This is despite the leases being declared unlawful and universally discredited. This is happening with the connivance and support of PNG’s politicians and public servants. The foreign companies have been able to abus the law to illegally lease land and grab forest resources from customary landowners — without their legally required consent, and often without any prior warning. As a result of this state-sanctioned land grab, hundreds of thousands of people, most living in remote rural communities, have seen their traditional subsistence lifestyles and environment destroyed and are suffering a wide-range of serious and on-going human rights abuses.
To: Government representatives to the 24th Session of the Conference of Parties (COP24) of the United Nations Framework Convention on Climate Change,
We urge you to stand with people across the world — not Big Polluters — and immediately take steps to address the climate crisis.
Climate change is the crisis of our time. This December at COP24, you will lay out the rules to implement the Paris Agreement, policies that will affect the lives of billions of people.
The urgency of the climate crisis requires a just response centered on human rights, equity, and justice. We demand you:
- Keep fossil fuels in the ground.
- Reject false solutions that are displacing real, people-first solutions to the climate crisis.
- Advance real solutions that are just, feasible, and essential.
- Honor climate finance obligations to developing countries.
- End corporate interference in and capture of the climate talks.
- Ensure developed countries honor their “Fair Shares” for largely fueling this crisis.
The PNG Council of Churches has called for a total ban on seabed mining in the country. The Council of Churches representatives from the United, Anglican, Catholic, Lutheran, Salvation Army, Seventh Day Adventist, Evangelical Alliance Church of Manus, Baptist and Body of Christ made their stance known after considering the seriousness of the activity on the seabed.
As African, Caribbean and Pacific (ACP) Countries prepare to re-negotiate their relationship with the European Union (EU), we civil society organisations and people from the Pacific are calling for any future relationship to support our nations to determine and define our own development.
Stop the Exploitation of the Deep Sea! Position Paper Of German Civil Society Organizations On Deep Sea Mining
The German government supports a number of industry and research initiatives, both politically
and financially that massively promote deep sea mining. In the face of these trends,
environmental, development and human rights organisations associated in the German NGO
Working Group on Deep Sea Mining are calling for a rethinking and consequently a change
in policy-making. The total raw materials consumption in Germany and Europe must be drastically
reduced. The deep sea has to be protected as humanity’s common heritage. Deep
sea mining is incompatible with the preservation and conservation of this heritage, but is
on the contrary linked to severe disturbances of marine ecosystems, biodiversity loss and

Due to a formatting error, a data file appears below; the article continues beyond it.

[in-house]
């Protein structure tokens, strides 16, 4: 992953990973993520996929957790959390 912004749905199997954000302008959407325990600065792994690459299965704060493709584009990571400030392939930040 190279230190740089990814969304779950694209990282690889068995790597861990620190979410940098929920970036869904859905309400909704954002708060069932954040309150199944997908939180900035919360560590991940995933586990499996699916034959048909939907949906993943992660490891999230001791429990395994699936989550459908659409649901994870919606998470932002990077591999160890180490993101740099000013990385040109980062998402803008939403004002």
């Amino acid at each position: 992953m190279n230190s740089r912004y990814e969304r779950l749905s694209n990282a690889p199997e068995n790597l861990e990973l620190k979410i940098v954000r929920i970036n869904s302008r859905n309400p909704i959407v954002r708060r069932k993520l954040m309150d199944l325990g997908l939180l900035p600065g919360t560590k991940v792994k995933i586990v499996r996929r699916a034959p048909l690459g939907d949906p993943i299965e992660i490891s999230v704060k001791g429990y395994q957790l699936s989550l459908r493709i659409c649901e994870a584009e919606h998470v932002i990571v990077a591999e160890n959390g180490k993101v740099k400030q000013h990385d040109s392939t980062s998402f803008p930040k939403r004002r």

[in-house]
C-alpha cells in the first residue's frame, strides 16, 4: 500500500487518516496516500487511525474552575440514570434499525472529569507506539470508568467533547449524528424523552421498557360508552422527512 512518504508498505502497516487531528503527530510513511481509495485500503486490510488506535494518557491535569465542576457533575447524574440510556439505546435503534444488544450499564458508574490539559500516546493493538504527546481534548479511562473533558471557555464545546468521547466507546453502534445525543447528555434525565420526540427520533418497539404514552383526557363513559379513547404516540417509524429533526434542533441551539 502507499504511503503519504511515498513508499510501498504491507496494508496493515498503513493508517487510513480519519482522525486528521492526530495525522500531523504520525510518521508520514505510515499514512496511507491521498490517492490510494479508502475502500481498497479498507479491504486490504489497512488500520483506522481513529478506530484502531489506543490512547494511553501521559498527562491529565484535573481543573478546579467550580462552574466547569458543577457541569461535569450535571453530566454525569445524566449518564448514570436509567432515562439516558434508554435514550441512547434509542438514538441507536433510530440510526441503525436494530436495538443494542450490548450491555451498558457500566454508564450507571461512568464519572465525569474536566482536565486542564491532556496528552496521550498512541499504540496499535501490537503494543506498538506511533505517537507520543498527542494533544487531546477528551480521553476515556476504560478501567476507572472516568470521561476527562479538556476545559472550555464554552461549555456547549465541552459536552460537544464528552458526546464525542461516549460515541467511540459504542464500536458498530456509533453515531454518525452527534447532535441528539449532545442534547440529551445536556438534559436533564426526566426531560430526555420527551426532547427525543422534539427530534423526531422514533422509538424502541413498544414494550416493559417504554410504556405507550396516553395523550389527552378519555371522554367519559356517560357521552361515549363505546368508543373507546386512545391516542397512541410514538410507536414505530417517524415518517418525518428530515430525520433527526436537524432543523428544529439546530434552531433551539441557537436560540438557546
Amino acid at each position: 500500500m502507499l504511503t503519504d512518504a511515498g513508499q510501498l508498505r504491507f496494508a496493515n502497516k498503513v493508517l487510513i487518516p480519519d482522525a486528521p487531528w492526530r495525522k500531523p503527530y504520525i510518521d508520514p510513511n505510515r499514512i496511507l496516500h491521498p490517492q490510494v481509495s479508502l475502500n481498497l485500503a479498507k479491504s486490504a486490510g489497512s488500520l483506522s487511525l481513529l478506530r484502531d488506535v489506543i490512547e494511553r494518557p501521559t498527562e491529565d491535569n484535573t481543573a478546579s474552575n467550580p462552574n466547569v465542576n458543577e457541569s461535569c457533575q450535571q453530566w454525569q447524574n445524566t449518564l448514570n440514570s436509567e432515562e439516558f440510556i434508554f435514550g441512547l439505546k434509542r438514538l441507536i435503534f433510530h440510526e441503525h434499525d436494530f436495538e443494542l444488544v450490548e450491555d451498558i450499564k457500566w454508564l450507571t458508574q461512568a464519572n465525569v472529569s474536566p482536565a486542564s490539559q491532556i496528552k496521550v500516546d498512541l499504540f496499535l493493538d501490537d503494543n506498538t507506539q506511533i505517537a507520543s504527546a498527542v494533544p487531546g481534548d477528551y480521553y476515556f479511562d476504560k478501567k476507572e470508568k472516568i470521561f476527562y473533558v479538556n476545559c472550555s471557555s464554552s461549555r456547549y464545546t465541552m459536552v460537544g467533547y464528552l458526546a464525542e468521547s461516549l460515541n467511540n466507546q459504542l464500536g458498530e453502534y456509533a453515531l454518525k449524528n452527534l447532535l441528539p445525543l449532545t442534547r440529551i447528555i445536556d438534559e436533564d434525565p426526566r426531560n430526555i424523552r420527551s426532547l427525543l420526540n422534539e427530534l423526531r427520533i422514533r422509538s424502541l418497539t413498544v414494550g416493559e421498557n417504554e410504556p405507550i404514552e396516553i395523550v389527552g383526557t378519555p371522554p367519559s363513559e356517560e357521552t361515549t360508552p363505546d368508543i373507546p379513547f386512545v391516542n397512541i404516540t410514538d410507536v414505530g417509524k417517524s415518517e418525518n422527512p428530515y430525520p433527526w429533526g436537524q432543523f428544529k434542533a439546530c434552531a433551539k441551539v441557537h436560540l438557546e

incalculable consequences for the marine world and the people living in coastal areas.
Deep Sea Mining is the opposite of a sustainable raw materials policy!
Harvard Environmental Law Review details deep sea mining’s threats to climate, biodiversity, and indigenous peoples; calls for precautionary new legal standards
The Harvard Environmental Law Review published an article entitled, “Broadening Common Heritage: Addressing Gaps in the Deep Sea Mining Regulatory Regime.” The article provides a new perspective on the incipient global industry of seabed mining, heralded as the next extractive frontier despite growing concerns and opposition from civil society, scientific experts, and indigenous groups worldwide.
The article provides a brief overview of the so-called ‘gold-rush’ for seabed minerals, in which countries and companies have scrambled to buy up licenses for seabed exploration covering millions of square kilometers of ocean, before environmental and regulatory standards have even been drafted.
“Pacific Islanders have already suffered negative consequences as a result of mere exploratory mining in the region,” says author Julian Aguon, attorney and founder of Blue Ocean Law—a law firm that works throughout the Pacific region to defend and advance the rights of colonized and indigenous peoples. “Our work has documented impacts to fisheries and traditional customs in coastal communities in Papua New Guinea, Tonga and elsewhere, and the disconcerting absence of true and meaningful consultation with affected groups.
The Last Frontier, a documentary series focusing on experimental seabed mining, an imminent venture in the Pacific.
This documentary presents the situation in Papua New Guinea (PNG).
Despite the experimental nature and a dearth of knowledge about hydrothermal vents and deep sea ecosystems, Nautilus Minerals Inc. is already prospecting PNG’s Bismarck Sea with an aim to begin mining as early as 2019.
This film highlights a general failure by authorities to incorporate sufficient environmental protections, as well as the norm of free, prior, and informed consent (FPIC) for indigenous peoples of the Bismarck Sea.
These are the voices of the guardians protecting the Last Frontier.
A video documentary by the Pacific Network on Globalisation (PANG)